Summary Chapter 7
It is now mid-November. The weather is improving. The garúa has gone and the sun is shining. The hostages look out onto the garden, where the vegetation is growing. The previous Sunday, Father Arguedas was allowed to say Mass for the first time, and almost everyone had been present, whether Catholic or not. Roxane had sung “Ave Maria.”
On the morning the rain ends, Roxane sings as usual. Carmen, who has been observing her, tells Gen that Roxane is in love with Mr. Hosokawa. Gen already knows that Mr. Hosokawa is in love with Roxane but had not realized that Roxane’s returned the feelings. Gen is in love with Carmen, although he has not told her so. They have been meeting in secret every night and he has been teaching her to read. He thinks she is very intelligent.
Meanwhile, Fyodorov has finally decided that today is the day that he must speak to Roxane. He had been putting it off for a week. He comes to find Gen, who is to translate for him. Gen and Carmen have just kissed for the first time, but Gen drags himself away. When he finally meets Roxane, Fyodorov is extremely nervous. He wants to say that he is in love with Roxane, which surprises Gen. However, before he can manage this confession, he tells Roxane a long story about his earlier life. He says he has been an opera fan since he was in college in St. Petersburg. Then he goes back even further, to his childhood. His grandmother had a very large book of reproductions of the work of the Impressionist painters. As a child he grew to love and appreciate art because of this book, which is still in the possession of his family. He finishes the story by saying that because he has a deep understanding of art he is therefore qualified to love Roxane. Then he tells her that he loves her. Roxane has listened patiently to his story and takes his declaration in stride. She says it was a wonderful story. She is about to make a comment about his love for her, but he interrupts her, saying it is a gift and she doesn’t have to say anything about it.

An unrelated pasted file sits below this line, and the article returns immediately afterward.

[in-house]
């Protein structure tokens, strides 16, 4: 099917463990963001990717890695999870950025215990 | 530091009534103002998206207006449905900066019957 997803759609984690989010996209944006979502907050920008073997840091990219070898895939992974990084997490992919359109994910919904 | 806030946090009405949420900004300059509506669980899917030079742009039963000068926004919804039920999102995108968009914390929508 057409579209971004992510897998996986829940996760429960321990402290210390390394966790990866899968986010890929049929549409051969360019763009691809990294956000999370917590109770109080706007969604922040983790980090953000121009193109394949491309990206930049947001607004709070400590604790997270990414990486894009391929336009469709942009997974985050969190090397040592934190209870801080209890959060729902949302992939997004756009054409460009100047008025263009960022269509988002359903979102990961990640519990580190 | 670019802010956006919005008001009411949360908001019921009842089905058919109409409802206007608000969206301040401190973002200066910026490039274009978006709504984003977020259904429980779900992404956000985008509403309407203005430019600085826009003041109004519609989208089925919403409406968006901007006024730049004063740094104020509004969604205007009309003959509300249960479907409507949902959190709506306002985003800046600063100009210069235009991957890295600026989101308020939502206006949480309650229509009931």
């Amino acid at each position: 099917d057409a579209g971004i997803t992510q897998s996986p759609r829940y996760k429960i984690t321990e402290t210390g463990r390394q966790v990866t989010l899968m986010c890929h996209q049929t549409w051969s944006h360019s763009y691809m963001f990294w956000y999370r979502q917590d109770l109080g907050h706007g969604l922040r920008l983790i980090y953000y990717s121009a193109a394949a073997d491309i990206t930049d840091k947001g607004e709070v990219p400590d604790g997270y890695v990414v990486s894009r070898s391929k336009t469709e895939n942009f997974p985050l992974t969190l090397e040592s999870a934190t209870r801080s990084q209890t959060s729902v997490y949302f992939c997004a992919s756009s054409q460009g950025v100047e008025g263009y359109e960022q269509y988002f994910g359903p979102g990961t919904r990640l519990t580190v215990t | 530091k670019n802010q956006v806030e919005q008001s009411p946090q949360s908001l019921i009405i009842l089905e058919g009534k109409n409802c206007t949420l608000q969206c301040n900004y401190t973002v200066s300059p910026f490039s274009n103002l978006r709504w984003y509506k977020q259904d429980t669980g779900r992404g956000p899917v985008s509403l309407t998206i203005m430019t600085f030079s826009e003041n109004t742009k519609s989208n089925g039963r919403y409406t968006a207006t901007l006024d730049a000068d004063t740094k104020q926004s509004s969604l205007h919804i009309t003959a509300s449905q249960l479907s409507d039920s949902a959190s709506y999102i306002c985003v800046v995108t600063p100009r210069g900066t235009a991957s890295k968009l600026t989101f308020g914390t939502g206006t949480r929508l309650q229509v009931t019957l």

After the others leave the kitchen, Cesar is left alone. He loved listening to Roxane sing, and now he sings an aria softly to himself, remembering it from Roxane’s practice that morning.
The love theme is steadily developed. Roxane and Mr. Hosokawa are developing an unspoken emotional intimacy even though they do not understand each other’s language. They are able to communicate through their mutual love of music, Roxane as performer and Mr. Hosokawa as appreciative listener. Carmen and Gen are falling in love, an example of how a relationship can grow in this confined space between terrorist and hostage. In contrast to the almost wordless relationship between singer and Japanese businessman, the love between Gen and Carmen grows through words and language—not so much what they say to each other about themselves but through the lessons in Spanish and English that Gen conducts with Carmen as his willing pupil every night in secret. These two growing love affairs are contrasted with the sincere but wordy and rather absurd declaration of love for Roxane that is made by Fyodorov, which despite his high-flown explanations seems rather intellectual and superficial compared to the real love that is blossoming elsewhere.
The power of Roxane’s singing is well established by now, but in this chapter it is shown reaching an unlikely recipient—the boy terrorist, Cesar. It seems that music indeed knows no bounds. Roxane’s singing affects him deeply not only emotionally but also physically—he is sexually aroused by it.